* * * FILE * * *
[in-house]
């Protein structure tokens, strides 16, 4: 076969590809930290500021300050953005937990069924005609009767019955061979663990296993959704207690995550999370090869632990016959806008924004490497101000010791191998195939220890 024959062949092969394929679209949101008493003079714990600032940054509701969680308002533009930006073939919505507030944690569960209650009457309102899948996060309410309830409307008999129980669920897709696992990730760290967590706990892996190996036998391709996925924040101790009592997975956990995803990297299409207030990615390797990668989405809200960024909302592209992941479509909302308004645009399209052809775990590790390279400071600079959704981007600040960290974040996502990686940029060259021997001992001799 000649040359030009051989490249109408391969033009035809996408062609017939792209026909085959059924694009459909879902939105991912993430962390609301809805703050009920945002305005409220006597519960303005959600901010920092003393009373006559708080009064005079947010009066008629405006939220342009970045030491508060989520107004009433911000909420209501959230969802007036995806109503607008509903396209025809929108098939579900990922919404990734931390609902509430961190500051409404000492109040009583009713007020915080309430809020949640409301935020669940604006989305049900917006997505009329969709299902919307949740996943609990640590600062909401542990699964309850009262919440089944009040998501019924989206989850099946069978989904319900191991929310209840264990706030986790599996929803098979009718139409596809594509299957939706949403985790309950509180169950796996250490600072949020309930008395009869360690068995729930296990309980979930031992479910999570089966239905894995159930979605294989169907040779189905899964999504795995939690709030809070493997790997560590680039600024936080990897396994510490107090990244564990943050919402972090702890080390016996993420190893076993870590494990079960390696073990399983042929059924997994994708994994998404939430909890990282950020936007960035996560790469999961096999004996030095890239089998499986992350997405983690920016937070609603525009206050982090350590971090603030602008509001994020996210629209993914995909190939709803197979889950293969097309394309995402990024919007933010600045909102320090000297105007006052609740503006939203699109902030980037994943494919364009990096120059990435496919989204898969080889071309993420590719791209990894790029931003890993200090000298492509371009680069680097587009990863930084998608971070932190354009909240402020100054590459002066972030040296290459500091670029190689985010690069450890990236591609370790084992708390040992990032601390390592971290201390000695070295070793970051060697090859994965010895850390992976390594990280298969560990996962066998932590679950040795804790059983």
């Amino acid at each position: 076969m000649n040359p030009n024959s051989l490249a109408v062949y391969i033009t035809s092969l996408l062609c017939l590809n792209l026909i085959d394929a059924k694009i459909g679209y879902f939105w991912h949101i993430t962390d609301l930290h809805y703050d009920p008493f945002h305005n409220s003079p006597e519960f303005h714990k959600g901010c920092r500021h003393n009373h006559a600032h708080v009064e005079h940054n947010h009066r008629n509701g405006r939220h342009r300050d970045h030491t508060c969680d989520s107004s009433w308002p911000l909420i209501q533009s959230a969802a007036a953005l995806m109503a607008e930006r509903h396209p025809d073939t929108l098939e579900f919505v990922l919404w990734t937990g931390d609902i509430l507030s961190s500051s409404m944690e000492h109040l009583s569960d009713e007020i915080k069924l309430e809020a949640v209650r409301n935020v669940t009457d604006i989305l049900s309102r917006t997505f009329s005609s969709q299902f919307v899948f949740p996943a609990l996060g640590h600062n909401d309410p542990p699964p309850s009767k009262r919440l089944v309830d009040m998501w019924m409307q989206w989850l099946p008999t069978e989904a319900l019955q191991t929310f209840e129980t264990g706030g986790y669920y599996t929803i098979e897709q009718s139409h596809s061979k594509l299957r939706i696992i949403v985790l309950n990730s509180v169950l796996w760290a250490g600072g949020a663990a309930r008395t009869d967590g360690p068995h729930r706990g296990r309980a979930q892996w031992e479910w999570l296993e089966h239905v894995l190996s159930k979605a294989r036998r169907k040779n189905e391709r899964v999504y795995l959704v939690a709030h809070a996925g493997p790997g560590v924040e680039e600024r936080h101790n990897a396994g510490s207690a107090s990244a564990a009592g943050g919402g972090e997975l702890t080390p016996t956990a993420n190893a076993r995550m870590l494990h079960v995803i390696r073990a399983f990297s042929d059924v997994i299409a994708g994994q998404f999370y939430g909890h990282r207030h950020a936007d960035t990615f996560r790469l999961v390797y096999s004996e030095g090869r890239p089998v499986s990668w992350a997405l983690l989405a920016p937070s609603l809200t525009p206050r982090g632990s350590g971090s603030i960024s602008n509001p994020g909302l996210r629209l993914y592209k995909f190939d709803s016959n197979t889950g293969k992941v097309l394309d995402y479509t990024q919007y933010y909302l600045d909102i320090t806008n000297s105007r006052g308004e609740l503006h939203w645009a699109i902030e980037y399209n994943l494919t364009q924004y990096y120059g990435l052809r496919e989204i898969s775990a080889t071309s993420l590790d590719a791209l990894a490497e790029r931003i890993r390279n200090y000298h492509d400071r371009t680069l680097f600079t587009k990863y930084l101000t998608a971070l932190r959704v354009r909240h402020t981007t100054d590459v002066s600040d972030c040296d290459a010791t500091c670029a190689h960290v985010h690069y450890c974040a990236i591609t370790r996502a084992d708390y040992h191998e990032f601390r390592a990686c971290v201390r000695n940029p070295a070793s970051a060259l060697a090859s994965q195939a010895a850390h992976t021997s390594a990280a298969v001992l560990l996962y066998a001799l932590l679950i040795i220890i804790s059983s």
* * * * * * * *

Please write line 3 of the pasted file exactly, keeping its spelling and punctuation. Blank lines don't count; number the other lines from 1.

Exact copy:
């Amino acid at each position: 076969m000649n040359p030009n024959s051989l490249a109408v062949y391969i033009t035809s092969l996408l062609c017939l590809n792209l026909i085959d394929a059924k694009i459909g679209y879902f939105w991912h949101i993430t962390d609301l930290h809805y703050d009920p008493f945002h305005n409220s003079p006597e519960f303005h714990k959600g901010c920092r500021h003393n009373h006559a600032h708080v009064e005079h940054n947010h009066r008629n509701g405006r939220h342009r300050d970045h030491t508060c969680d989520s107004s009433w308002p911000l909420i209501q533009s959230a969802a007036a953005l995806m109503a607008e930006r509903h396209p025809d073939t929108l098939e579900f919505v990922l919404w990734t937990g931390d609902i509430l507030s961190s500051s409404m944690e000492h109040l009583s569960d009713e007020i915080k069924l309430e809020a949640v209650r409301n935020v669940t009457d604006i989305l049900s309102r917006t997505f009329s005609s969709q299902f919307v899948f949740p996943a609990l996060g640590h600062n909401d309410p542990p699964p309850s009767k009262r919440l089944v309830d009040m998501w019924m409307q989206w989850l099946p008999t069978e989904a319900l019955q191991t929310f209840e129980t264990g706030g986790y669920y599996t929803i098979e897709q009718s139409h596809s061979k594509l299957r939706i696992i949403v985790l309950n990730s509180v169950l796996w760290a250490g600072g949020a663990a309930r008395t009869d967590g360690p068995h729930r706990g296990r309980a979930q892996w031992e479910w999570l296993e089966h239905v894995l190996s159930k979605a294989r036998r169907k040779n189905e391709r899964v999504y795995l959704v939690a709030h809070a996925g493997p790997g560590v924040e680039e600024r936080h101790n990897a396994g510490s207690a107090s990244a564990a009592g943050g919402g972090e997975l702890t080390p016996t956990a993420n190893a076993r995550m870590l494990h079960v995803i390696r073990a399983f990297s042929d059924v997994i299409a994708g994994q998404f999370y939430g909890h990282r207030h950020a936007d960035t990615f996560r790469l999961v390797y096999s004996e030095g090869r890239p089998v499986s990668w992350a997405l983690l989405a920016p937070s609603l809200t525009p206050r982090g632990s350590g971090s603030i960024s602008n509001p994020g909302l996210r629209l993914y592209k995909f190939d709803s016959n197979t889950g293969k992941v097309l394309d995402y479509t990024q919007y933010y909302l600045d909102i320090t806008n000297s105007r006052g308004e609740l503006h939203w645009a699109i902030e980037y399209n994943l494919t364009q924004y990096y120059g990435l052809r496919e989204i898969s775990a080889t071309s993420l590790d590719a791209l990894a490497e790029r931003i890993r390279n200090y000298h492509d400071r371009t680069l680097f600079t587009k990863y930084l101000t998608a971070l932190r959704v354009r909240h402020t981007t100054d590459v002066s600040d972030c040296d290459a010791t500091c670029a190689h960290v985010h690069y450890c974040a990236i591609t370790r996502a084992d708390y040992h191998e990032f601390r390592a990686c971290v201390r000695n940029p070295a070793s970051a060259l060697a090859s994965q195939a010895a850390h992976t021997s390594a990280a298969v001992l560990l996962y066998a001799l932590l679950i040795i220890i804790s059983s």